The letter starts:
Shavuos honors the receiving of the Torah, the time when Jews accepted the responsibility to be a light unto the world. Part of that responsibility is to accept God’s creations. Koheles Rabbah (VII, 13) states, “See my works, how beautiful and praiseworthy they are; and I created all of it for you. Be careful not to spoil or destroy my world because if you spoil it, there will be no one after you to repair it.”The quote appears to be talking to all of man, and telling him to take care of the world and not ruin the environment, for if you spoil it, it cannot be undone.
In fact, the full quote is:
Thus, it was directed to Adam haRishon, not to all people. The beautiful and wonderous works were the trees of Gan Eden. The ruining of it was not by chopping down trees or polluting a river but rather by sinning by eating from the tree of Knowledge of Good and Evil. And the quote would have made that clear since it continues from "there will be no one after you to repair it" with "and not only that, but you will cause death to that righteous person" (who is Moshe, as we continue to read). Thus, the topic is refraining from sin rather than environmental protection.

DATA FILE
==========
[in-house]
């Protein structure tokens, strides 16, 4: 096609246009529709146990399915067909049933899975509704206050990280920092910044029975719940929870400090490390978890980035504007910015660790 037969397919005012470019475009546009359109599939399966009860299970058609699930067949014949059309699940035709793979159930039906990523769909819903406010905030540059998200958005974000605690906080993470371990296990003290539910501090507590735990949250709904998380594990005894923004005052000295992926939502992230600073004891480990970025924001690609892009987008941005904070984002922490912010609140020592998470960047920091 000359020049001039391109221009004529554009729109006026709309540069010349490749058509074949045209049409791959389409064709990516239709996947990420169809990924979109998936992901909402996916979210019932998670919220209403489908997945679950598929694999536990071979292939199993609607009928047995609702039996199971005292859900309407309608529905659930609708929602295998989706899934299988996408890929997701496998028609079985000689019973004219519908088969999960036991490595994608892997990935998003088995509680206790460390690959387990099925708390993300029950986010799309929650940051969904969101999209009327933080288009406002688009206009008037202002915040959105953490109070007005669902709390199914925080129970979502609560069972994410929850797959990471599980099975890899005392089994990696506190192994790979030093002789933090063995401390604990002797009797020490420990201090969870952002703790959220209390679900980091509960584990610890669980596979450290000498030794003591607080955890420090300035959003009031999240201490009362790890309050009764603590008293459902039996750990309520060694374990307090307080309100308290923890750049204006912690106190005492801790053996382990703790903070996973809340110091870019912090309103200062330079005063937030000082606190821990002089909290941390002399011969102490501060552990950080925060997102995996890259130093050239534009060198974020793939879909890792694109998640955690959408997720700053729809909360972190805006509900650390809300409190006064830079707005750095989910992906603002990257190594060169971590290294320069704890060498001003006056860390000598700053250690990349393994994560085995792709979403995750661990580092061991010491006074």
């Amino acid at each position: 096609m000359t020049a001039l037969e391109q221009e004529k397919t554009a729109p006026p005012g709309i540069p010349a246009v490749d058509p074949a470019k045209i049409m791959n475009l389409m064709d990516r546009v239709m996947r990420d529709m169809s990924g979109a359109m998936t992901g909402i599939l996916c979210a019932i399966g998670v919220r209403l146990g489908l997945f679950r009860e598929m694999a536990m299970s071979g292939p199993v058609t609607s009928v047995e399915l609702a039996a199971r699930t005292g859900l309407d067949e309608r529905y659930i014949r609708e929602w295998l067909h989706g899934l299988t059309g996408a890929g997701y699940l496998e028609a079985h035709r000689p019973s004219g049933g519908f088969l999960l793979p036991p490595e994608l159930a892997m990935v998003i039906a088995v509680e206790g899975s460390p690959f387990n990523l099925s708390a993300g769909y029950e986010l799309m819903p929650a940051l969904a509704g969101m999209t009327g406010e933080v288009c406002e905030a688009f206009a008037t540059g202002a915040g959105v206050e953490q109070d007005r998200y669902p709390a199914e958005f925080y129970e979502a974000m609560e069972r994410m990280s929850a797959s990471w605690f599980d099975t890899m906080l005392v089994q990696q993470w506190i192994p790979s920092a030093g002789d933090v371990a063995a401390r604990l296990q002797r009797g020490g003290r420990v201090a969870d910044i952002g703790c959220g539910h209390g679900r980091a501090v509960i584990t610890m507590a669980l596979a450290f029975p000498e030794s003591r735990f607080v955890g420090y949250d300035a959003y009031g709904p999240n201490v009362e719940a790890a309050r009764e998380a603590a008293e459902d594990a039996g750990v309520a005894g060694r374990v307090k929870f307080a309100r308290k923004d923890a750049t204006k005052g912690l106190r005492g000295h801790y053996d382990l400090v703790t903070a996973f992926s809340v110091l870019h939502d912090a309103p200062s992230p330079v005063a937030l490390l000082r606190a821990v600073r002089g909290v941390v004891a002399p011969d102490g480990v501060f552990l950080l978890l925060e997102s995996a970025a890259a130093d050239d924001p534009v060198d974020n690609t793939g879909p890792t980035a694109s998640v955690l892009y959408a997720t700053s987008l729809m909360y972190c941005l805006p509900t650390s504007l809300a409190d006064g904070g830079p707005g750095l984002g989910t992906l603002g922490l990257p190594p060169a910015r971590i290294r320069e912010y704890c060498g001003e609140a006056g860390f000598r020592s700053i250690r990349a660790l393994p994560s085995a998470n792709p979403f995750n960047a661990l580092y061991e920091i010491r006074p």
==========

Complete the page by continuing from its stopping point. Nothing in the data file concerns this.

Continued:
And as we see, he did mess up and caused all this.
Perhaps one can extrapolate from all this an environmental message (and perhaps not), but this is either deliberately or accidentally dishonest. And where you start manufacturing quotes by taking them out of context, I begin to wonder whether any of the sources legitimately bolster your claim. (In fact, this has been true in the past for other environmentalism devar Torah claims.)
Indeed, his other two quotes make use of ellipses, which make me wonder whether he is Dowdifying the quotes. I don't have time right now to examine them, though.